This is definitely an album that has been well worth the attention and time I've given it to get to know its depths and subtleties. What I originally thought was good I now highly recommend as an excellent addition to any prog music lover's collection. Well done Scotland!
KNIFEWORLD The Unraveling
Quirky songs with quirkier lyrics. Knifeworld is another example of the new wave that is emerging from within a younger generation of musicians who are drawn to composing, performing, and recording techniques that use forms, sounds, stylings, techniques commonly associated with progressive rock artists of the past. Let's call it New Wave Prog. In my mind, 80s bands like XTC, Zammla Mannas Mamas, Thomas Dolby, It's Immaterial, Art of Noise, Ryuichi Sakamoto, and The Cardiacs were progenitors of this approach. The presence here of former Cardiacs guitarist, Kavus Torabi, would support this association. Remember what Jem Godfrey was trying to do with the second FROST* album: give the listener all of a ten-minute prog song condensed down into four or five minutes? That's what this New Wave of Prog is seeming to do.
Knifeworld is also following another recent trend of using a female vocalist as a part-time lead vocalist. The lead vocals of bandleader Torabi, are adequate--and just as quirky and jerky and intelligent as Cardiacs music is--and the composition and instrumental skills on display are wonderful. Think XTC with ARANIS and you've got a good feel for Knifeworld. Very good stuff.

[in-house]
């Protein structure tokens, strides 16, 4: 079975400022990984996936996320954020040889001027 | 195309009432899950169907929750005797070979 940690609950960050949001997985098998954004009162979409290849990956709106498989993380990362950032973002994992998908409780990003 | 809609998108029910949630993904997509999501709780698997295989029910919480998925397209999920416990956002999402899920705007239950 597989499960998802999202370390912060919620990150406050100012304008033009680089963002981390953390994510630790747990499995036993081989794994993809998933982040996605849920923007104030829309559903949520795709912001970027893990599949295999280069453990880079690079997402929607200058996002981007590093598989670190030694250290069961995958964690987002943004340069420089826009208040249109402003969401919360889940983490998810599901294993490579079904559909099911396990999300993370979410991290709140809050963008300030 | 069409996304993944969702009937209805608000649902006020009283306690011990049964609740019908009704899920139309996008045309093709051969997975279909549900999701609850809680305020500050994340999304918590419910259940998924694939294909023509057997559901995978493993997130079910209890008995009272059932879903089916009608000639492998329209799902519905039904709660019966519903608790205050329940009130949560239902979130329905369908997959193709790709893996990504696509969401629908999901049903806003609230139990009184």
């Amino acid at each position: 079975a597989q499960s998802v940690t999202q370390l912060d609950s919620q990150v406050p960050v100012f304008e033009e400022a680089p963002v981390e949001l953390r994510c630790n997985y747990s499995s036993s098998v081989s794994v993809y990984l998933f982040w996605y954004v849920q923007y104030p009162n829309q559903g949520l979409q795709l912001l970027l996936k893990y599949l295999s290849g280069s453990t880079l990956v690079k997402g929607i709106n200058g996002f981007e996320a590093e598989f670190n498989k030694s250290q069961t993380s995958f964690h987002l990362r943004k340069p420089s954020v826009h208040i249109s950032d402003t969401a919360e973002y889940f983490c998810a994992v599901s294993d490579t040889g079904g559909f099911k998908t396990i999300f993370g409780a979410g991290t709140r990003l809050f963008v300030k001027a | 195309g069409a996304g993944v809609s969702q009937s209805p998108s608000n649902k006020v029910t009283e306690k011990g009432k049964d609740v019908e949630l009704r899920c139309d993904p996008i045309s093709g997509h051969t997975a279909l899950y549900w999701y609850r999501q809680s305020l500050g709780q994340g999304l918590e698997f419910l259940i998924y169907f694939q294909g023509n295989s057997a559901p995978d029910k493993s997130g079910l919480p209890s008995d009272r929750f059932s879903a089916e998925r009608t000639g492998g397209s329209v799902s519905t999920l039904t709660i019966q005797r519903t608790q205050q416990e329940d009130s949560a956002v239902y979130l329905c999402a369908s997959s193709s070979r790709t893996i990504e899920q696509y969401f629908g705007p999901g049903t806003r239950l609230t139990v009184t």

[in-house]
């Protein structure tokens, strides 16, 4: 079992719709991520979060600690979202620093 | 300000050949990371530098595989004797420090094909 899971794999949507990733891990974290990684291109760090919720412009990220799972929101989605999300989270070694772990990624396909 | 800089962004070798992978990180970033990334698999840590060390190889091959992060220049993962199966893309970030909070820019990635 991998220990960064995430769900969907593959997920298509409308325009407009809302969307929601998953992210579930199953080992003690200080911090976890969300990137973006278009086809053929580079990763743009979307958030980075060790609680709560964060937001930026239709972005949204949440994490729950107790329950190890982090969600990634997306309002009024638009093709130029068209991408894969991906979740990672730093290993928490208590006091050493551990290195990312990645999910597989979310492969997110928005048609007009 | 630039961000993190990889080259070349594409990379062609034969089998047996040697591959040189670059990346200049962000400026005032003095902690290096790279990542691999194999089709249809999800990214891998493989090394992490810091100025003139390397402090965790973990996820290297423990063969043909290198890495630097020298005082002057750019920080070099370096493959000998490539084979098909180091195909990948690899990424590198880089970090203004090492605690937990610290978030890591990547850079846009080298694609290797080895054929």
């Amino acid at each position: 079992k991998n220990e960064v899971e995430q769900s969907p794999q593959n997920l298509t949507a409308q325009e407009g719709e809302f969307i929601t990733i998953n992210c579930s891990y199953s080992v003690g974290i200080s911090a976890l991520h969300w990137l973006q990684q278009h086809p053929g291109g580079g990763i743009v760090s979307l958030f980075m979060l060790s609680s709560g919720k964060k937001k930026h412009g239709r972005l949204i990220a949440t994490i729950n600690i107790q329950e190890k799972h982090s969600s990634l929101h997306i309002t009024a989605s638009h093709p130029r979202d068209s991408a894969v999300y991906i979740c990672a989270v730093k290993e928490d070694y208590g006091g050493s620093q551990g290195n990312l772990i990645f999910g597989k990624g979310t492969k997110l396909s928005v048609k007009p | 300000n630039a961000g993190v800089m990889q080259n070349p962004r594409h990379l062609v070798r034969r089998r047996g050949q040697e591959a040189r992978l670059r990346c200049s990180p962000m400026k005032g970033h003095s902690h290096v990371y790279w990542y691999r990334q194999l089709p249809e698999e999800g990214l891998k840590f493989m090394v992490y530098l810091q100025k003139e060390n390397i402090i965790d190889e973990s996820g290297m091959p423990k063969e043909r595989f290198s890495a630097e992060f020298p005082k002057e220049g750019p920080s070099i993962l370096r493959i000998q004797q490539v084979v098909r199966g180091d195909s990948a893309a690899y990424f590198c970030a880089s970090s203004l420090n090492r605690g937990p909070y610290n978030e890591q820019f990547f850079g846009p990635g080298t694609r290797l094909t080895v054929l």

Check it out to make your own decision.
ACCORDO DEI CONTRARI AdC
The AdC music I hear on AdC has finally achieved what their previous albums failed to do: engaged and pleased me. Melodies I actually remember after songs are over, songs I actually know by name and chose specifically, willingly, longingly to put on my iPod playlists. They have always felt accomplished as musicians--technical wizards, each--but something was missing. As it turns out, it was the fresh, original and memorable constructs that I hear on this album.
I've heard that AdC's concert appearances are quite impressive--other reviewers seem to always write with a bit of a stunned awe at what they observed and heard live. Perhaps with this album they have finally captured that jaw-dropping, awe-inspiring sound that they've been reported to convey on stage. Perhaps the roles and contributions of each of the seemingly-committed band members have been clearly established so that they can write and record cohesive, joy-expressing music. If I have any complaints it is that the recording sometimes feels a bit sterile, lacking human frailty.
FREDDEGREDDE Brighter Skies
Fredrik Larsson is a fresh young multi-instrumental talent out of Sweden who has a proclivity for Drama-era YES but who is unfortunately cursed with a voice like OWL CITY's singer-songwriter Adam Young--"cursed" because, in this reviewers opinion, the OWL CITY singing approach does not match stylistically well with the YES-like music.
1. "Welcome the Bright Skies" (5:45) introduces us to Mr. Larsson's YES-like sound--that is, until he starts singing. "Fireflies" automatically comes to mind (a song I rather like but whose idiosyncratic vocal approach is, I think, better left as uniquely Adam Young's domain). (I know that Mr. Larsson cannot help that his English singing style sounds so familiar to these experienced ears. My point is, I think, that I don't find the OWL CITY vocal approach to fit very well with your choice of bombastic prog music.) A forgettable song that displays tremedous potential. (7/10)